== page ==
Joint Statement: United States-Mexico High Level Consultative Commission on Telecommunications

February 3, 2011


Eleventh Meeting, Mexico City
February 3, 2011

Critical telecommunications needs in the common border area, rapid technological changes, and the expansion of wireless broadband services make it imperative that the United States of America (hereinafter United States) and the United Mexican States (hereinafter Mexico) work closely together to strengthen the economy of, and to enhance public safety communications in, the border region. For these reasons, both countries have successfully concluded the Eleventh Meeting of the United States-Mexico High Level Consultative Commission on Telecommunications (HLCC). To advance its goals, the representatives put in place an ambitious work program (known as the Directory of Bilateral Issues) for officials from both governments for the period from 2011 to 2013. The actions proposed in the Directory of Bilateral Issues are designed to expand wireless broadband services and advance cross border communications and interoperability as well as to prevent harmful interference to public safety, commercial, broadcasting and other services in the heavily populated border regions.

In developing the work program, delegates from the two countries exchanged views on a wide variety of issues including joint policies on treatment of spectrum, the accommodation of new technologies, the possible future reallocation of certain frequency bands, and the deployment and expansion of new services.

The Mexican delegation, led by Mr. Hector Olavarria Tapia, Director General of Telecommunications and Broadcasting Policy of the Ministry of Communications and Transportation, accompanied by Mr. Mony de Swaan Addati, Chairman of the Federal Telecommunications Commission, and the U.S. delegation, led by Ambassador Philip L. Verveer, United States Coordinator, International Communications and Information Policy, Department of State, accompanied by Mr. Lawrence E. Strickling, Assistant Secretary of Commerce for Communications and Information, and Administrator of the National Telecommunications and Information Administration and Mr. Roderick K. Porter, Deputy Chief of the International Bureau, Federal Communications Commission, having met in Mexico City on February 3, 2011, state that:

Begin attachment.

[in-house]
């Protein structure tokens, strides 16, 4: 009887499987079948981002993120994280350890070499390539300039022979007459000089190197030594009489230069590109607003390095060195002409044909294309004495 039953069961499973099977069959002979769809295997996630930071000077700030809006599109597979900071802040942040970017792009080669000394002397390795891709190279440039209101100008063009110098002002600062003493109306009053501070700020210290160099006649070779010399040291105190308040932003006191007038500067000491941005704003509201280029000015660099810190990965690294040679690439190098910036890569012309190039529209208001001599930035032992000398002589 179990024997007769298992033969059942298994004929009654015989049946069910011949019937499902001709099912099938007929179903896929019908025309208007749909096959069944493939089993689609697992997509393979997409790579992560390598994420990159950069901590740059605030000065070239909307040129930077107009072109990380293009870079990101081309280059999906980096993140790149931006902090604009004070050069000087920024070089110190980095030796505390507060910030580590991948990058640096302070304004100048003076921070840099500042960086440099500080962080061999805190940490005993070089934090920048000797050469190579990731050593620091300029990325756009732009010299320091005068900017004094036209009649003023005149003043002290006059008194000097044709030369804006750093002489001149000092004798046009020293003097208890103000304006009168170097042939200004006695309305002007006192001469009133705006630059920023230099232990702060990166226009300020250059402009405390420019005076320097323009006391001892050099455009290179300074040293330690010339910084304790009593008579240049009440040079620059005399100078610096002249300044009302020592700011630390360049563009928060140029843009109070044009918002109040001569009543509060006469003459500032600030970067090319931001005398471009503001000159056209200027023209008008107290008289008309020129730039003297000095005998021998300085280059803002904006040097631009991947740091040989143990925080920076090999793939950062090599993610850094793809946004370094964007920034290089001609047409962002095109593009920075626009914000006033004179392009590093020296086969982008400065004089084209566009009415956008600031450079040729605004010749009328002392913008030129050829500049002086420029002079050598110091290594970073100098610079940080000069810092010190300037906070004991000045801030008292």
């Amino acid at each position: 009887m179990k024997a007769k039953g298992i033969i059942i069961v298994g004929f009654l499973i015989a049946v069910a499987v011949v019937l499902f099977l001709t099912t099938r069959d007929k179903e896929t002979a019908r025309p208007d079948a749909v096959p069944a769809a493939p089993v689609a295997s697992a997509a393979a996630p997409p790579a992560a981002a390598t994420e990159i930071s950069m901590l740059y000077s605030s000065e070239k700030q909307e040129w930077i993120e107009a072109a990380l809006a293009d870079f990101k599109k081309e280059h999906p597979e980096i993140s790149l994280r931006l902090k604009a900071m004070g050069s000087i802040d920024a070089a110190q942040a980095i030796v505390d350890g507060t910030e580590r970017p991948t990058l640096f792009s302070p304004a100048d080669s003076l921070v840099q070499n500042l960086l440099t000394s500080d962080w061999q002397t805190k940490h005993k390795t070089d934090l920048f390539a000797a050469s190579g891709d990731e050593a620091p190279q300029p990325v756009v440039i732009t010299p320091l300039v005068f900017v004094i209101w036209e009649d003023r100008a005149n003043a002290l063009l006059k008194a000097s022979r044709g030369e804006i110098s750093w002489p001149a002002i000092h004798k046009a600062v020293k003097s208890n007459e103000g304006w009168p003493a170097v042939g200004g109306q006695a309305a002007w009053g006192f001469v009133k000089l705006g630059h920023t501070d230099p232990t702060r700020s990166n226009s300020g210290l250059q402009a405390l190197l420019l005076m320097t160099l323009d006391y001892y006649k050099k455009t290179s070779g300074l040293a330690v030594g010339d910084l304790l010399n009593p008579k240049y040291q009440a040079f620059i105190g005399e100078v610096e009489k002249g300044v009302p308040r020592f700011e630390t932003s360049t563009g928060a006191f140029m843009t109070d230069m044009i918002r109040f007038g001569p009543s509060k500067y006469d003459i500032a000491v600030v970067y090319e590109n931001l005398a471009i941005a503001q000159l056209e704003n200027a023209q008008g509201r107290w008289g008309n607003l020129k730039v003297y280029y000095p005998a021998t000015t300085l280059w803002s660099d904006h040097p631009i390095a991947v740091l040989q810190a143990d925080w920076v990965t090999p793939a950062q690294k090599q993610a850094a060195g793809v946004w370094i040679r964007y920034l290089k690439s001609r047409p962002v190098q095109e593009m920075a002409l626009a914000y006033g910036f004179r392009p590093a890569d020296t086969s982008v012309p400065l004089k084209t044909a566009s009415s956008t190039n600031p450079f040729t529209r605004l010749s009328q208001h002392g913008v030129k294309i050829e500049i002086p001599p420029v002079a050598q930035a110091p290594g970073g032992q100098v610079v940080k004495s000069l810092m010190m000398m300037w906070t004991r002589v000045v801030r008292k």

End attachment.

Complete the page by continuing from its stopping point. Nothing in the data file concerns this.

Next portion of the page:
The delegations recognize that their exchanges of views and perspectives regarding telecommunications and broadcasting issues during the HLCC establish an essential foundation for actions by officials from both governments to support opportunities for the peoples and industries in the common border area, to stimulate economic growth, to expand wireless broadband services and to make critical improvements in border security;

The delegations also recognize that, along the common border, they need to coordinate sharing of the radio-frequency spectrum on an equitable basis and in an expeditious manner in order to ensure the efficient and compatible development and effective operation of the diverse technologies and varied radiocommunication networks that support the economy of that region;

The delegations considered the following topics, among others, in their discussions:

  • Radiocommunication – Reconfiguration of the 800 MHz land mobile band, new service applications in the 700 MHz band (which until now has been used by the television broadcasting service), the applications and services in the 2500-2690 MHz band, expansion of the amount of spectrum available for wireless broadband services as well as implementing improvements in public safety and security communications along the common border; and
  • Broadcasting – The need to foster Digital Terrestrial[1] Television services, and to discuss the possible spectrum realignment within the television band, as well as the need for continuing efforts to ensure compatible operations between the radio and television stations in the common border area;

The delegations reiterate their mutual desire and intention to promote cooperation and coordination in finding solutions to challenges that arise in the operation of telecommunication and broadcasting services along the common border and those involving satellite services, including reviewing, and as needed, updating existing telecommunications and broadcasting Agreements;

The delegations further recognize the progress in the formulation of the January 2008 Plan from the Security Communications Task Group that provides for the establishment of a new cross border public security communications network for improving border security and combating border violence. The January 2008 Plan recommended the negotiation of a new bilateral agreement to provide interference protection and to establish other measures for the new network. On September 1, 2009, the two governments signed a new Protocol to accomplish those goals and have subsequently advanced the implementation of the Protocol looking toward start-up operation of the network in 2011. The bi-national working group that was created by the Protocol to administer the network plans to hold its first meeting on February 4, 2011. These actions also support the need for communications improvements identified in the Action Plan associated with the Security and Prosperity Partnership of North America, which was signed by the security representatives of the two governments in Brownsville, Texas, in March 2006;